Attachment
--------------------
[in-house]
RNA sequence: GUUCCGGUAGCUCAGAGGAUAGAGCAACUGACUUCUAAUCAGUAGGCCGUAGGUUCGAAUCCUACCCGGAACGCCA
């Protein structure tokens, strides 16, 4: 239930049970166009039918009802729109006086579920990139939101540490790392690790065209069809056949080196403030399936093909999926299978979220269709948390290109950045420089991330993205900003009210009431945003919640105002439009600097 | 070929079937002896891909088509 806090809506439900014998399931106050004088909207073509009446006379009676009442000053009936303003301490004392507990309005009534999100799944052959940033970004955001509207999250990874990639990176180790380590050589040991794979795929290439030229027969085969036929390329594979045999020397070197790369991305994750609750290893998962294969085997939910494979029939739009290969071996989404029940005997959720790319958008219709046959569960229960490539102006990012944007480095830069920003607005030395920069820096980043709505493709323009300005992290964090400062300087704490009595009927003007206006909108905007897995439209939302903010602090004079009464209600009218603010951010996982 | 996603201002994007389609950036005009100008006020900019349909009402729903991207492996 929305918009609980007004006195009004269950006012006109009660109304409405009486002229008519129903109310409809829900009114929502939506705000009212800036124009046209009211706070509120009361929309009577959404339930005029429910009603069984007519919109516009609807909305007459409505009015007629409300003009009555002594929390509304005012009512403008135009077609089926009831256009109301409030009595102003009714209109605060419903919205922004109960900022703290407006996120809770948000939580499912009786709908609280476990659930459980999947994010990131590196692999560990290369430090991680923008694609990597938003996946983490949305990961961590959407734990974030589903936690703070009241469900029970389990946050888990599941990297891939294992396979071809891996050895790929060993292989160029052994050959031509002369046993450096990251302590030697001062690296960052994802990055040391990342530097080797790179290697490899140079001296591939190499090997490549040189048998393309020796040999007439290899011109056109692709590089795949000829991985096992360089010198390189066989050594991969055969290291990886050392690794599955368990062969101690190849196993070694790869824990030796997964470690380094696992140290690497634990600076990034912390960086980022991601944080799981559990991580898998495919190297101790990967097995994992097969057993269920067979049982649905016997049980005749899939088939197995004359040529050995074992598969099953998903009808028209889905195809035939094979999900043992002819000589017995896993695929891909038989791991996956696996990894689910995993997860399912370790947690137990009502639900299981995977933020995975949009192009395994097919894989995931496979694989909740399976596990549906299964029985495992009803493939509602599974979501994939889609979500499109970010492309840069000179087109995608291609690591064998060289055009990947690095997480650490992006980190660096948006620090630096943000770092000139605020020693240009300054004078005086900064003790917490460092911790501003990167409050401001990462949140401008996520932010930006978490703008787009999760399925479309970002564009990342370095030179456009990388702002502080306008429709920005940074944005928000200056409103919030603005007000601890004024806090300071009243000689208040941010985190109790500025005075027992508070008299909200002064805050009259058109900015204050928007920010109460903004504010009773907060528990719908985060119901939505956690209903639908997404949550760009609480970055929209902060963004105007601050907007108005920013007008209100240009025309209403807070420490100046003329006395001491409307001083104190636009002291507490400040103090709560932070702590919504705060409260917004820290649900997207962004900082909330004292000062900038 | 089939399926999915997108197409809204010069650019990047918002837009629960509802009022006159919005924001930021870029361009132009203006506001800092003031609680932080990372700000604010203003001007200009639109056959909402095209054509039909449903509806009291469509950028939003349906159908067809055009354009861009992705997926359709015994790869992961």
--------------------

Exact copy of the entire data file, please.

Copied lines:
[in-house]
RNA sequence: GUUCCGGUAGCUCAGAGGAUAGAGCAACUGACUUCUAAUCAGUAGGCCGUAGGUUCGAAUCCUACCCGGAACGCCA
């Protein structure tokens, strides 16, 4: 239930049970166009039918009802729109006086579920990139939101540490790392690790065209069809056949080196403030399936093909999926299978979220269709948390290109950045420089991330993205900003009210009431945003919640105002439009600097 | 070929079937002896891909088509 806090809506439900014998399931106050004088909207073509009446006379009676009442000053009936303003301490004392507990309005009534999100799944052959940033970004955001509207999250990874990639990176180790380590050589040991794979795929290439030229027969085969036929390329594979045999020397070197790369991305994750609750290893998962294969085997939910494979029939739009290969071996989404029940005997959720790319958008219709046959569960229960490539102006990012944007480095830069920003607005030395920069820096980043709505493709323009300005992290964090400062300087704490009595009927003007206006909108905007897995439209939302903010602090004079009464209600009218603010951010996982 | 996603201002994007389609950036005009100008006020900019349909009402729903991207492996 929305918009609980007004006195009004269950006012006109009660109304409405009486002229008519129903109310409809829900009114929502939506705000009212800036124009046209009211706070509120009361929309009577959404339930005029429910009603069984007519919109516009609807909305007459409505009015007629409300003009009555002594929390509304005012009512403008135009077609089926009831256009109301409030009595102003009714209109605060419903919205922004109960900022703290407006996120809770948000939580499912009786709908609280476990659930459980999947994010990131590196692999560990290369430090991680923008694609990597938003996946983490949305990961961590959407734990974030589903936690703070009241469900029970389990946050888990599941990297891939294992396979071809891996050895790929060993292989160029052994050959031509002369046993450096990251302590030697001062690296960052994802990055040391990342530097080797790179290697490899140079001296591939190499090997490549040189048998393309020796040999007439290899011109056109692709590089795949000829991985096992360089010198390189066989050594991969055969290291990886050392690794599955368990062969101690190849196993070694790869824990030796997964470690380094696992140290690497634990600076990034912390960086980022991601944080799981559990991580898998495919190297101790990967097995994992097969057993269920067979049982649905016997049980005749899939088939197995004359040529050995074992598969099953998903009808028209889905195809035939094979999900043992002819000589017995896993695929891909038989791991996956696996990894689910995993997860399912370790947690137990009502639900299981995977933020995975949009192009395994097919894989995931496979694989909740399976596990549906299964029985495992009803493939509602599974979501994939889609979500499109970010492309840069000179087109995608291609690591064998060289055009990947690095997480650490992006980190660096948006620090630096943000770092000139605020020693240009300054004078005086900064003790917490460092911790501003990167409050401001990462949140401008996520932010930006978490703008787009999760399925479309970002564009990342370095030179456009990388702002502080306008429709920005940074944005928000200056409103919030603005007000601890004024806090300071009243000689208040941010985190109790500025005075027992508070008299909200002064805050009259058109900015204050928007920010109460903004504010009773907060528990719908985060119901939505956690209903639908997404949550760009609480970055929209902060963004105007601050907007108005920013007008209100240009025309209403807070420490100046003329006395001491409307001083104190636009002291507490400040103090709560932070702590919504705060409260917004820290649900997207962004900082909330004292000062900038 | 089939399926999915997108197409809204010069650019990047918002837009629960509802009022006159919005924001930021870029361009132009203006506001800092003031609680932080990372700000604010203003001007200009639109056959909402095209054509039909449903509806009291469509950028939003349906159908067809055009354009861009992705997926359709015994790869992961």